Determination ph and Organic Matter in sediments
The determination of the total organic matter content was performed after dry combustion according to the NF ISO 10694: The method is based on the transformation dioxide (CO2) from the total carbon present in the sample. The carbon is oxidised to CO2 by heating the sediment to at least 900 °C in a flow of oxygen-containing gas. The amount of CO2 released is then measured by gravimetry.
The pH of the sediment is an important parameter for the existence of a phase; its speciation and toxicity depend on the pH of the sediments. We used the method described by NF X31-103. The procedure of the method is the balancing of an ion mass of 10 g of sediment. We added 25 mL of doubly distilled water twice, stirred with a magnetic stirrer for 60 minutes at an ambient temperature of 22 °C ± 2 °C. The suspension obtained was left to stand for 2 hours protected from the air. We then measured the pH using a pH meter.
Extraction of sediments
The extractions of sediments were performed on fractions of size ≤ 2 mm to ensure homogeneity of the samples. The large particles of debris and gravel are removed.
Methods of sequential extraction of metals in sediment samples are widely described in the literature,14–151617 and have been the subject of much criticism. For our study, we selected two extraction systems described below: one using a mixture of hydrofluoric and perchloric acids and the other using aqua regia. We determined using each the mean levels in mg/kg of metals in the four samples from each of the sites, S1, S2, S3 and S4.
The metal contents were determined according to the PR NF ISO 14869-1 standard,18 that is, 0.5 g dried sediment was moistened with 4 mL of doubly distilled water in Teflon beakers and 10 mL of hydrofluoric (HF) and 3 mL of perchloric (HClO4) acids were added to the sediment. The mixture was let to settle for 12 hours. The beaker was the heated at 150 °C during 2 h and then evaporated to near dryness. Digests were diluted after filtration (0.45 µ m filter) to 100 mL with a 2% chlorhydric acid (HCl).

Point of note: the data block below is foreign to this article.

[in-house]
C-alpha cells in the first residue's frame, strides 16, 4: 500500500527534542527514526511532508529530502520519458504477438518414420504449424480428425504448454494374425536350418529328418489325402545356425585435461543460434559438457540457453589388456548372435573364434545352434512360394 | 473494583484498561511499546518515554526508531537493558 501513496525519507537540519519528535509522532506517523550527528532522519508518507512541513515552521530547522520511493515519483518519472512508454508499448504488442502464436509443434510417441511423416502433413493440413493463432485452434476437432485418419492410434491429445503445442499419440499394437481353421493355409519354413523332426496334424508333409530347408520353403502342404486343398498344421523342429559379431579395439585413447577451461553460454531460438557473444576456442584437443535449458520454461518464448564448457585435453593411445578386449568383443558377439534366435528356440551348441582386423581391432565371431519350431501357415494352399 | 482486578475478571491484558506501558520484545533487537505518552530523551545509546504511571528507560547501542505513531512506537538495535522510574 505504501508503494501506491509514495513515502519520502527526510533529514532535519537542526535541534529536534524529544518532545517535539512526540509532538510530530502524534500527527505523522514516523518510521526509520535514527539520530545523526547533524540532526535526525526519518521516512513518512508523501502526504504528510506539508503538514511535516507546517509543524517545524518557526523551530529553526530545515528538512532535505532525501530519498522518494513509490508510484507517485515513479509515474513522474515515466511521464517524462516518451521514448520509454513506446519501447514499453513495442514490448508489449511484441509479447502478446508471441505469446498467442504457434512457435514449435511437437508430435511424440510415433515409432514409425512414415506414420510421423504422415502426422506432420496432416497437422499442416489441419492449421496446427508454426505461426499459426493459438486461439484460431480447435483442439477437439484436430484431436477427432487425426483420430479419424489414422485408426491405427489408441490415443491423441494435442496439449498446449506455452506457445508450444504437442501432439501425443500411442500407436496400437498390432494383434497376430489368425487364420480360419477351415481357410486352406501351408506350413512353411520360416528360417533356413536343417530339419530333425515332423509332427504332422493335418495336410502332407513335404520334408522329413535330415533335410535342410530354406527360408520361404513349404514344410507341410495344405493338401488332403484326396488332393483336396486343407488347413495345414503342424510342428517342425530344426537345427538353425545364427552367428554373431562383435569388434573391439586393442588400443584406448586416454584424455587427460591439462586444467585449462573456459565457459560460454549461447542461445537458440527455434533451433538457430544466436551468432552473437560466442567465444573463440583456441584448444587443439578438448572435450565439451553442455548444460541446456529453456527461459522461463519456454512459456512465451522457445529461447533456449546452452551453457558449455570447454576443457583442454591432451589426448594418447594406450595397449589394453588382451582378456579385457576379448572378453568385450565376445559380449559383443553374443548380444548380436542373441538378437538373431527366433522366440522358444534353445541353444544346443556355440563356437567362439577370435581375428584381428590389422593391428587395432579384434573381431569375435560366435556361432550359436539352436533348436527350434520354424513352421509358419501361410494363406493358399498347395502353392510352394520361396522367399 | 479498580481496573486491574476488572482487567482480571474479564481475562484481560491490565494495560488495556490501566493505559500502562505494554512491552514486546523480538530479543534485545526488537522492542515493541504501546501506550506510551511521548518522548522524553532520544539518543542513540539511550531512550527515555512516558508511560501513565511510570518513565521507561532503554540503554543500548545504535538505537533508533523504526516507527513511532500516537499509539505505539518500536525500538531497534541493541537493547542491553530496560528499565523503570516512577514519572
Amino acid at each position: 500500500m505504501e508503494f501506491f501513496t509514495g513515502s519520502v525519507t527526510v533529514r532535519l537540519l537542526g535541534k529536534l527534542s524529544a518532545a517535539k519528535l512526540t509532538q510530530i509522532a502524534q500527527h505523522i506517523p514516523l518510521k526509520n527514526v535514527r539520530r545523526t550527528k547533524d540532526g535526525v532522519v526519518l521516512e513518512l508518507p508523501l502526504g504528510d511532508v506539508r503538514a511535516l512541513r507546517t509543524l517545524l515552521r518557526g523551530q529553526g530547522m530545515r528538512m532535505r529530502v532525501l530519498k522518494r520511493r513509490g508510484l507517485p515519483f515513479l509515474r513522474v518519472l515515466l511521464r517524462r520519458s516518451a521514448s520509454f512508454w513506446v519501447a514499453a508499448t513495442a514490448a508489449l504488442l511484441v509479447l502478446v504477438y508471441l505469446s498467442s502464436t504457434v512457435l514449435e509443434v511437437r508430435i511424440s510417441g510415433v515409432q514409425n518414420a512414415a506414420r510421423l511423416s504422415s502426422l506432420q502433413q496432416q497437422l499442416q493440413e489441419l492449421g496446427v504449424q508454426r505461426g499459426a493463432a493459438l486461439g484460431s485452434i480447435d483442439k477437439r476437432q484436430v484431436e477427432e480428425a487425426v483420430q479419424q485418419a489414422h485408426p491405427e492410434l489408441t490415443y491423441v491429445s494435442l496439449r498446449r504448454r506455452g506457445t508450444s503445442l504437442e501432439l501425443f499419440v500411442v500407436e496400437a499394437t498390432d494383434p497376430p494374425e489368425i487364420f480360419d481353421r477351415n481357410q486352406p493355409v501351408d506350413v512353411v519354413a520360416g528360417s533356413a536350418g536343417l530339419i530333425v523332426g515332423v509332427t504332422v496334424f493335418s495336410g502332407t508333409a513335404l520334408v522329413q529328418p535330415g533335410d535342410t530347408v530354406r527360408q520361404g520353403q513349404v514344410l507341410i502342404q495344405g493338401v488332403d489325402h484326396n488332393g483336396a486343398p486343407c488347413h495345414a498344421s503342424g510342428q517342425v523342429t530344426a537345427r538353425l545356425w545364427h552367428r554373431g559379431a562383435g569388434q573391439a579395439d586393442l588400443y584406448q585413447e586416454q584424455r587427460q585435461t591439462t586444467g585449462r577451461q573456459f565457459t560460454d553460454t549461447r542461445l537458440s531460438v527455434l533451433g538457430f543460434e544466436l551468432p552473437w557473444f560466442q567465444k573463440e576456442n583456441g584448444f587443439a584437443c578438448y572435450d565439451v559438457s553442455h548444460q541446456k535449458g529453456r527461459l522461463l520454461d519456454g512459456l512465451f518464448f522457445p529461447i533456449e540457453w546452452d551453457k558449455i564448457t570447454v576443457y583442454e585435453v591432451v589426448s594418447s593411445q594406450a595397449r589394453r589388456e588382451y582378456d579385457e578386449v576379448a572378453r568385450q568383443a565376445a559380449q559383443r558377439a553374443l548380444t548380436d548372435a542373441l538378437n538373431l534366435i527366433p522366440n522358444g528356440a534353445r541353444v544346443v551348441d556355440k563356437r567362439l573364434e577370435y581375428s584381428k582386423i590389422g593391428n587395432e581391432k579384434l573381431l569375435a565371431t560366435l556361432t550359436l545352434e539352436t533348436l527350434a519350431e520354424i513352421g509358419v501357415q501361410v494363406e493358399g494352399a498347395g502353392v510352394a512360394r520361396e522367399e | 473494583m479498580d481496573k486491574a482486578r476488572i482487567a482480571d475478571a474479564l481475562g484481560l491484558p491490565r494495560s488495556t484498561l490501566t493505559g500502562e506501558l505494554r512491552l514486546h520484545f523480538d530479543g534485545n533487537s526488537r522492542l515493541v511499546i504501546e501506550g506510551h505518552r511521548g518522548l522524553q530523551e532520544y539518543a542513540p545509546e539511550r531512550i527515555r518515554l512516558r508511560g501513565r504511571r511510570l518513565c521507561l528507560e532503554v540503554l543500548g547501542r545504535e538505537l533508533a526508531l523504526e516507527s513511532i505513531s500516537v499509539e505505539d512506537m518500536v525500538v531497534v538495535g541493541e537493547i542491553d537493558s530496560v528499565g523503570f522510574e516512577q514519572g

Nitric and hydrochloric acids were used for the mineralization of the residual fraction of sediment.14–1516 For this work, we used the French standard NF X31-415, ISO 11466. A 1.0 g sample of soil was treated with 15 mL HCl and 5 mL HNO3 and kept at room temperature for 24 hours. The sample was then heated in a sand bath on a hot plate to 50 °C for 5 hours and then refluxed at 130 °C for 3 hours. The samples were filtered, washed with doubly distilled water, and placed in 50 mL volumetric flasks. In addition to the total concentrations, metals were partially extracted from fine fractions of sediment. Twenty grams of dry fine fraction were put in contact with 50 mL of distilled water and shaken at room temperature (25 °C) for 2 hours. The extract was filtered and acidified at 1% with nitric acid.